Tilburg (pop. 200,000) is the largest city of the province of North Brabant. Tilburg is one of the newest cities in the Benelux; it was only founded in 1809. It is home to to University of Tilburg (formerly the Catholic University of Brabant), and students make up 15% of the city's population (the highest ratio in the country).
Each July takes place the Tilburgse Kermis, a 10 day-long funfair, which also happens to be the largest in the Benelux. The city is also known for its carnival (Kruikenstad).
Although te name of the place was mentioned as early as 709, Tilburg was not mentioned as a seigneury until the 14th century. The first castle was built in the next century, but would be destroyed in 1858. Tilburg was only granted city status in 1809, at which time the population did not exceed 9,000 inhabitants.
Tilburg grew as a herd place, a collective pastureland for flocks of sheep. The sheep provided wool, and soon the locals wove their own clothes. During the Industrial Revolution, looms turned into mill houses, and the local economy boomed, making of Tilburg the wool capital of the Netherlands. In 1881, Tilburg had some 145 woollen mills. The wool industry lasted well into the 20th century, before collapsing in the 1980's.
King William II (1792-1849) took a liking for the place and built a palace there (only completed a few months after his death). In 1987, an obelisk was erected near the palace in his memory. The local football team and a school were also named after William II.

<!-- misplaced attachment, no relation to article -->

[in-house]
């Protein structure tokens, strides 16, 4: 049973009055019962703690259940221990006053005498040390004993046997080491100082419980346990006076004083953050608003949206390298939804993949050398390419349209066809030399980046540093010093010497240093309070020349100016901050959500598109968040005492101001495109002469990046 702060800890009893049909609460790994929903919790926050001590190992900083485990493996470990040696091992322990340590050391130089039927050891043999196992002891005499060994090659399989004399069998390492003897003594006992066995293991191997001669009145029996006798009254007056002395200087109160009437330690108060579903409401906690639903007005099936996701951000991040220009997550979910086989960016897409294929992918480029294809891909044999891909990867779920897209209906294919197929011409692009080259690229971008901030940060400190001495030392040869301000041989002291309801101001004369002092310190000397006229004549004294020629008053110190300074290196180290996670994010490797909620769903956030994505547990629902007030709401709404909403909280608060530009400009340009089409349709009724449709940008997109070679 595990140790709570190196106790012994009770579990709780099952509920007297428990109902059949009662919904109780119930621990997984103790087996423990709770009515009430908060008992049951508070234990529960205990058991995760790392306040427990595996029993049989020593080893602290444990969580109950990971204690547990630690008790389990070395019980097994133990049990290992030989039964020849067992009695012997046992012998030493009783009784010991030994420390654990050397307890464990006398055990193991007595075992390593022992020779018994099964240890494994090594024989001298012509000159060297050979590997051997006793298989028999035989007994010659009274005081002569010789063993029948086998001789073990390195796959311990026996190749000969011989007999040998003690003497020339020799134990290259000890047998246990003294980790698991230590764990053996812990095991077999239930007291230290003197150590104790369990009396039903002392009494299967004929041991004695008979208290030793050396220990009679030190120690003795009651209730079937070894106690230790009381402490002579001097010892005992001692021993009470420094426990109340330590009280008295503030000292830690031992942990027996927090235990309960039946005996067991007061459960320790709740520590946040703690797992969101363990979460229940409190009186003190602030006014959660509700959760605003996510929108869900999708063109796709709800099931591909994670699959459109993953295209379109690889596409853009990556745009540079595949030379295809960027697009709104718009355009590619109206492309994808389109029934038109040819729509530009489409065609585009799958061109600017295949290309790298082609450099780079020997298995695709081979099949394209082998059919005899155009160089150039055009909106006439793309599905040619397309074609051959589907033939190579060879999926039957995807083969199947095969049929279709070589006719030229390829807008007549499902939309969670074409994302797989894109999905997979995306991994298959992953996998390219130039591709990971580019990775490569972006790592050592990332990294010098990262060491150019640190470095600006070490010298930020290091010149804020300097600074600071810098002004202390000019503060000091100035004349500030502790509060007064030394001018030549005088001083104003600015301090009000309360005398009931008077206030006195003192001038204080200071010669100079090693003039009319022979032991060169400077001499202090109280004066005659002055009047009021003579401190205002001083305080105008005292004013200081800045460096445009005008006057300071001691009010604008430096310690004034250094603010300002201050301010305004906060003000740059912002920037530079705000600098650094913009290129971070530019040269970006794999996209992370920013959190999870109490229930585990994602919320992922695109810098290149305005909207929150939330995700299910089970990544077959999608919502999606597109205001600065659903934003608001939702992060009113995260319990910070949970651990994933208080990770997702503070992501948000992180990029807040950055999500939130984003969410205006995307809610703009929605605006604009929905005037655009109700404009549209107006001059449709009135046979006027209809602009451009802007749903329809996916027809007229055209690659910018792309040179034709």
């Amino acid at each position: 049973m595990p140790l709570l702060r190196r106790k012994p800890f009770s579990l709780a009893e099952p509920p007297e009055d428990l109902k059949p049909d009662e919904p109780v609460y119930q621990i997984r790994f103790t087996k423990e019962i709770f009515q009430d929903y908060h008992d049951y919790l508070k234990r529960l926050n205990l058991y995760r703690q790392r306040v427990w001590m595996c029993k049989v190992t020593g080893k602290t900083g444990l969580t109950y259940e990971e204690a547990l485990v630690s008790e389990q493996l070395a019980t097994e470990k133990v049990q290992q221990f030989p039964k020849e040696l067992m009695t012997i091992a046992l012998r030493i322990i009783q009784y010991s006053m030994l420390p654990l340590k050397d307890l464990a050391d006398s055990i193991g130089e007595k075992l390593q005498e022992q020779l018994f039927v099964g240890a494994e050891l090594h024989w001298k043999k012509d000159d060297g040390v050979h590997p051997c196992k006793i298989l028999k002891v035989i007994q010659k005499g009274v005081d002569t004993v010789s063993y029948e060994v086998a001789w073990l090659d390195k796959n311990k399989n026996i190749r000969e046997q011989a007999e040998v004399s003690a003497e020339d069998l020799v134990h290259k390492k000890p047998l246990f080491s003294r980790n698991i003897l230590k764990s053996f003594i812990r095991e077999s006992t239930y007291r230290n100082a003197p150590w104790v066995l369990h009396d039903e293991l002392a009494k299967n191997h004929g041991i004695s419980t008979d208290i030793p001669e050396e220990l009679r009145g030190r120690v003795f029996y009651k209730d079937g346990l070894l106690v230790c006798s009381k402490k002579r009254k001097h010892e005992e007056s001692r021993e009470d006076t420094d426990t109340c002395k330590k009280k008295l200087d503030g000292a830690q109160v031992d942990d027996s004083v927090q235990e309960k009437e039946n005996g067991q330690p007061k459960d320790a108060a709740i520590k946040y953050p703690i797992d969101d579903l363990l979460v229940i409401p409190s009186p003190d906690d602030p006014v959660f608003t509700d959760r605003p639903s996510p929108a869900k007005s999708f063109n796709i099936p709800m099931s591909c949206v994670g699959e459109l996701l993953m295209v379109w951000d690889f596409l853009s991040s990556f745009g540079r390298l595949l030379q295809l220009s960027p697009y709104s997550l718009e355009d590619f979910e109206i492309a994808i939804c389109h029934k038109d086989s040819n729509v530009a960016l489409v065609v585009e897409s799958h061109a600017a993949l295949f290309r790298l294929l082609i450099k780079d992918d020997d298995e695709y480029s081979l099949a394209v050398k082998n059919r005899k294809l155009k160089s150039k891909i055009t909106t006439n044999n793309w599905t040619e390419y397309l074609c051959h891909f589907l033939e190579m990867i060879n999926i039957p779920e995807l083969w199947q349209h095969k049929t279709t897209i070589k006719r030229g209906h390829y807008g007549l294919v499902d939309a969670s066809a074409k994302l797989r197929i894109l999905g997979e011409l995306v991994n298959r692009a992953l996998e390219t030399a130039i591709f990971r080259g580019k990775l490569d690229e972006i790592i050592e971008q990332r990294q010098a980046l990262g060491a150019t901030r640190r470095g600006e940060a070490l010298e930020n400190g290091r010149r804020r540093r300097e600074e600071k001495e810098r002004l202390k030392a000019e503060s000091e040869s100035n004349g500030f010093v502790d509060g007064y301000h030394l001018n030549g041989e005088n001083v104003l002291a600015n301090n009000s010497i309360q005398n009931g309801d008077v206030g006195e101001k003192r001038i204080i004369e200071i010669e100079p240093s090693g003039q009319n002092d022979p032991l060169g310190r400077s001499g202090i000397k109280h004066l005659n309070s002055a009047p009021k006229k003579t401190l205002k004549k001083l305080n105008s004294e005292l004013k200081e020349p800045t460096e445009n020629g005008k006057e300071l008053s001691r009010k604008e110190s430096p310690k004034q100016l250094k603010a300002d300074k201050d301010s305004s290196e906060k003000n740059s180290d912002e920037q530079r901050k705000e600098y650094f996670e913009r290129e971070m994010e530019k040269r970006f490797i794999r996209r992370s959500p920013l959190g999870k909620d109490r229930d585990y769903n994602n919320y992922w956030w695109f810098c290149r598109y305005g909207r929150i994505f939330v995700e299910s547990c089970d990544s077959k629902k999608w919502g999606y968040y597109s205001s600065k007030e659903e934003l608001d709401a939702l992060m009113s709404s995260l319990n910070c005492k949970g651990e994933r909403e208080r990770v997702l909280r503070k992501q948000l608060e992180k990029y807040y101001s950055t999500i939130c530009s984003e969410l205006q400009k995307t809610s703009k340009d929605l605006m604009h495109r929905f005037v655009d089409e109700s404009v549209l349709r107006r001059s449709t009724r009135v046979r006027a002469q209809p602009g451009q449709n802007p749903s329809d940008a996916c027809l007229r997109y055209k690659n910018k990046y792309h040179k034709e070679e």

There aren't many things to visit in Tilburg. The only places of interests are the white palace of William II (not so impressive though), or maybe also St. Joseph's Church. Let's also note the Westpoint Tower (141.5m high), completed in 2004, which is the tallest residential building in the Netherlands.
How to get there
Tilburg is on the E312 (A58) motorway between Breda (30km) and Eindhoven (35km). The N65 links it to 's Hertogenbosch (30km). Coming from Den Haag (105km), Rotterdam (85km), Antwerp (100km) or Brussels (150km), take the E19 to Breda, then the E312.
There are frequent direct trains to/from Utrecht (1h), Rotterdam (45min), Breda (15min), 's Hertogenbosch (15min) and Nijmgen (50min). Trains to/from Amsterdam (1h25min) require a change at 's Hertogenbosch, while those to/from Brussels (2h10min) or Antwerp (1h20min) transit through Roosendaal.
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